Perhaps I am sensitive. Perhaps I get offended easily.
Growing up (and even now), I never could understand how people could so callously comment on your identity, as though they know you so much better than you. Growing up, I had to contend with regular remarks that seemed accusatory – things like,
“Oh you are such a fake Taiwanese – how can you not know anything about Taipei?” [Not sure how someone who’s from Tainan should know about famous eateries in Taipei – it is like asking a Sarawakian what’s good to eat in Kelantan.]
“You call yourself Malaysian when you don’t even eat durian? Are you really Malaysian?” [Just because I don’t eat a certain food excludes me from certain nationalities?]
“Please, you are not Taiwanese. You grew up in Malaysia.” [Yes, I grew up in Malaysia but are you asking me to disregard half of my family who are based in Taiwan?]
There were more to the list – each sounded more and more self-righteous from these seemingly know-it-alls. When I confronted some of them, they exclaimed that they were just joking, wondered why would I be so uptight (oh I like this one – why can’t you take a joke?) and circled back to me – perhaps I was only triggered easily due to my insecurities. Well, I will tell you honestly – I was insecure growing up. Imagine having to fit into both places and understand the unspoken nuances, the jarring cultural differences, the chameleon-like adaptability to fit in, oh, to fit in, the glorious and painful socialisation, of becoming one and of the norm. Malaysia remained foreign for the longest time and even today, it befuddles and confuses.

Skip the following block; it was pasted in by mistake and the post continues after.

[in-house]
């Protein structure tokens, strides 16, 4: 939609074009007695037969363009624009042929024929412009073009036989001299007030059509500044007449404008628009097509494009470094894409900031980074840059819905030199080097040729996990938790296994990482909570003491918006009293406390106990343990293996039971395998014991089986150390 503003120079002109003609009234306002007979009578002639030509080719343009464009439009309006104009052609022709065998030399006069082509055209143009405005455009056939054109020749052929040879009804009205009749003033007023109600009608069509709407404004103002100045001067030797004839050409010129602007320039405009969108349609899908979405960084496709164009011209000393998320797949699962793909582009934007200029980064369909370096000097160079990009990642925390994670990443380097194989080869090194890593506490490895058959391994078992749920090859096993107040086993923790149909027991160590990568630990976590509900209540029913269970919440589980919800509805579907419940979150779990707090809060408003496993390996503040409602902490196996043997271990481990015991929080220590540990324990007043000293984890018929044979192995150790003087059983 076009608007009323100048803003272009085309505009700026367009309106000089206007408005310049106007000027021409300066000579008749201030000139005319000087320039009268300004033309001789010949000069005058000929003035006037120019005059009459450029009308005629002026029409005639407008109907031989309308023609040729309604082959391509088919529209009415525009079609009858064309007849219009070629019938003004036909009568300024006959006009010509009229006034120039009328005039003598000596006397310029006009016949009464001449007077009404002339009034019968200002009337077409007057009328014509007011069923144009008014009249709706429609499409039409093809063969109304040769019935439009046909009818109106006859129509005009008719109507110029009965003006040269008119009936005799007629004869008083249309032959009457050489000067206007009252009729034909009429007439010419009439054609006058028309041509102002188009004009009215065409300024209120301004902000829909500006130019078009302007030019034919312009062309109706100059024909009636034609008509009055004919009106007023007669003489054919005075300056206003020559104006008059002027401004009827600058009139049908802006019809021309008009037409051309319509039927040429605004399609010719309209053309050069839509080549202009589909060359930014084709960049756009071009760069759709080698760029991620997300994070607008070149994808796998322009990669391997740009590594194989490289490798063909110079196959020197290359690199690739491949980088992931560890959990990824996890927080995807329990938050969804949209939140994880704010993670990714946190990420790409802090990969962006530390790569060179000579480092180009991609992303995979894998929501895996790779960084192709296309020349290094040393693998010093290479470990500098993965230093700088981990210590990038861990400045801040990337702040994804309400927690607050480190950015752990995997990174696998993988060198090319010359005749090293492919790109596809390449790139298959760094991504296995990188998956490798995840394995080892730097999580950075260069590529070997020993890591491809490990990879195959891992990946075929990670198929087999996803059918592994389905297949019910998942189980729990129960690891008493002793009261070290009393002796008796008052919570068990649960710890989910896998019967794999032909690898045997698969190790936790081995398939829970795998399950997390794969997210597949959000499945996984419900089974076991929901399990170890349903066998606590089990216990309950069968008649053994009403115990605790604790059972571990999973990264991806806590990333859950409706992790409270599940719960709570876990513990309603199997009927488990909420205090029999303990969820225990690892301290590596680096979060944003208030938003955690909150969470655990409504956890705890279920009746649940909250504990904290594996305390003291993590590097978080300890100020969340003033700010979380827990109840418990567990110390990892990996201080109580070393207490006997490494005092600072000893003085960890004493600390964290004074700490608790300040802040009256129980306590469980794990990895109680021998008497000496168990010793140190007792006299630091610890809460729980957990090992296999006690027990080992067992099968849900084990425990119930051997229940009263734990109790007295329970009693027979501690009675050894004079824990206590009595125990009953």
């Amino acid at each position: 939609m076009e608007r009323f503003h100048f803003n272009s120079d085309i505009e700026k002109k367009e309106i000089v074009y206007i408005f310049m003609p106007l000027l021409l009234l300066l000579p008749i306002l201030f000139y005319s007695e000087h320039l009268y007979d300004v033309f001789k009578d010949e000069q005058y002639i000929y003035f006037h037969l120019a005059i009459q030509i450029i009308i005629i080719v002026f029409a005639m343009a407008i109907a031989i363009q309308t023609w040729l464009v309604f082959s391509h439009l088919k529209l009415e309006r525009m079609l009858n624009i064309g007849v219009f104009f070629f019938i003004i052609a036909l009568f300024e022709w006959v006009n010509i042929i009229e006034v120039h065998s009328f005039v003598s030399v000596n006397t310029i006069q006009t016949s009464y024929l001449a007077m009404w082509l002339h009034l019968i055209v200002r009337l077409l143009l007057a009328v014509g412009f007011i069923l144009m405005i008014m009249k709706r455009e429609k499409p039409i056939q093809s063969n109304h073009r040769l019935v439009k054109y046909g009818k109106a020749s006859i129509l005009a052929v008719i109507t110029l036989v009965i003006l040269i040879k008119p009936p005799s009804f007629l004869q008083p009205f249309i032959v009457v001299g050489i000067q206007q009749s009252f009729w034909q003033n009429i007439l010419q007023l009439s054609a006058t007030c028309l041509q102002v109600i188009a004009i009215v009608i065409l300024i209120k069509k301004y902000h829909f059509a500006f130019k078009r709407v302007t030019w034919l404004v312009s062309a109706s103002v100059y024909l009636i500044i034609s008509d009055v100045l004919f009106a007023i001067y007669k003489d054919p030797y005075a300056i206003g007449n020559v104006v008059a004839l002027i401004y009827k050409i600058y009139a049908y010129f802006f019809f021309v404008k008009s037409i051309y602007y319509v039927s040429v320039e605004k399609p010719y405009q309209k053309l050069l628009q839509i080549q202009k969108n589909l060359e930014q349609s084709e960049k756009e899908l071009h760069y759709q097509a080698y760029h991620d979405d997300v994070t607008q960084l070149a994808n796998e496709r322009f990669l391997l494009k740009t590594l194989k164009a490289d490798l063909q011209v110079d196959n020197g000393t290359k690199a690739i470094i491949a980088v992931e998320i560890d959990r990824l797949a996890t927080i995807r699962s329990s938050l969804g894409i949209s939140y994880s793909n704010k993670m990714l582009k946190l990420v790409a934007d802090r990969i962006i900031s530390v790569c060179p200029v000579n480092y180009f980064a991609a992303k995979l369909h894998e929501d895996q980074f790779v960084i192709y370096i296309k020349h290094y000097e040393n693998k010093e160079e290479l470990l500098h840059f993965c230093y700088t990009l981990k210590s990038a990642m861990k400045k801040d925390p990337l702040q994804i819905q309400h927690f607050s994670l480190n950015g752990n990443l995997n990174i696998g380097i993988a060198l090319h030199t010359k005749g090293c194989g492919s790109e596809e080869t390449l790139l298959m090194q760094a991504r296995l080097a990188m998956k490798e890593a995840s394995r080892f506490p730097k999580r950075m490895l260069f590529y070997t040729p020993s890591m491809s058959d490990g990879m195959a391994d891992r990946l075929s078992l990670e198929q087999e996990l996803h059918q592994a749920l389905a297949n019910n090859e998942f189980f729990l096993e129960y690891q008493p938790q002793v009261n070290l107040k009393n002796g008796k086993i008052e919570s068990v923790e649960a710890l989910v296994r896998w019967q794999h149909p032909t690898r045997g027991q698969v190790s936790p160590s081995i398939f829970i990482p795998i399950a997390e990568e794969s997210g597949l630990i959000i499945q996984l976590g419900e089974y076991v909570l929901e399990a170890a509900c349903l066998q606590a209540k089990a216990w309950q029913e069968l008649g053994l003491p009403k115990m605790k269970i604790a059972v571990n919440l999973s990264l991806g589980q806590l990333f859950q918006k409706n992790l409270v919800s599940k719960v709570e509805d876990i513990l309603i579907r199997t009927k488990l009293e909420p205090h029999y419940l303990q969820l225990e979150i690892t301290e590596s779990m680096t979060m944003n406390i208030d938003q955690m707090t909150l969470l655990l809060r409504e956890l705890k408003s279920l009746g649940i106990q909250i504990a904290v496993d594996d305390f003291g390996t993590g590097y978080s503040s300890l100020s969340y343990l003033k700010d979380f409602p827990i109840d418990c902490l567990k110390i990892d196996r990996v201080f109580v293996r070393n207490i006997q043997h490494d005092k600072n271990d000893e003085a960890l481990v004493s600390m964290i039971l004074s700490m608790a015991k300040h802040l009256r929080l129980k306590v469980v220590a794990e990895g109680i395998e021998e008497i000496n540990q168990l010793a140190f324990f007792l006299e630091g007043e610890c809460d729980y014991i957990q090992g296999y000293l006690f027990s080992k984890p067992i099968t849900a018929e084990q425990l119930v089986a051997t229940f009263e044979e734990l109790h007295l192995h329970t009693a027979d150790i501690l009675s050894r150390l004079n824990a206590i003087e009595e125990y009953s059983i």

I grew up with a complex. Even today, the complex remains. Who am I, really? Am I really what they say I am not? But I am all of these, and even more. Identities are complex manoeuvring of history, social backgrounds, cultural norms, and bloodlines (no matter how archaic sounding it may be). I am not one. I am not singular. I am not bound to a place. Today, three places define me. If I have to be defined by the passport I hold, so be it. Yet, I am more than the definition of a book. I am the bulk of my experiences, the sum of my interactions with family and friends, the seasons alternating between here, there, and here again – and to say I am one but not the other, or the other, but not one is to discredit my life experiences and my identity and I do take offence – greatly, seriously; and unfortunately, for individuals who have commented time and again, so callously against someone else’s life experiences, I do discredit them much easier and hold less respect for them.
There are, after all, very slight differences, between respect and jest, humour and rudeness, and ultimately, these differences determine a finality of one’s upbringing. This post’s focus isn’t about my disappointment or judgment towards said individuals. I have grown past that. People who are closest to me, and whom I hold dearly in my heart have never jested in such manners.
This post is a reminder to myself, yours truly, that
My identity (in terms of race or nationality) can’t be given or taken by anyone. It is my own and anchored. It took a long while to realise this. As a child, I was oftentimes confused and felt lost due to the noises made but one realises that the world produces so much crap and bullshit half the time, that really, words and sounds do come cheap and easily. Does it really matter what people say at the end of the day? No. What matters is what I say, think, and feel. I stopped bothering to explain. I stopped seeking understanding. There is no approval more important than my own, the rest are just white noise.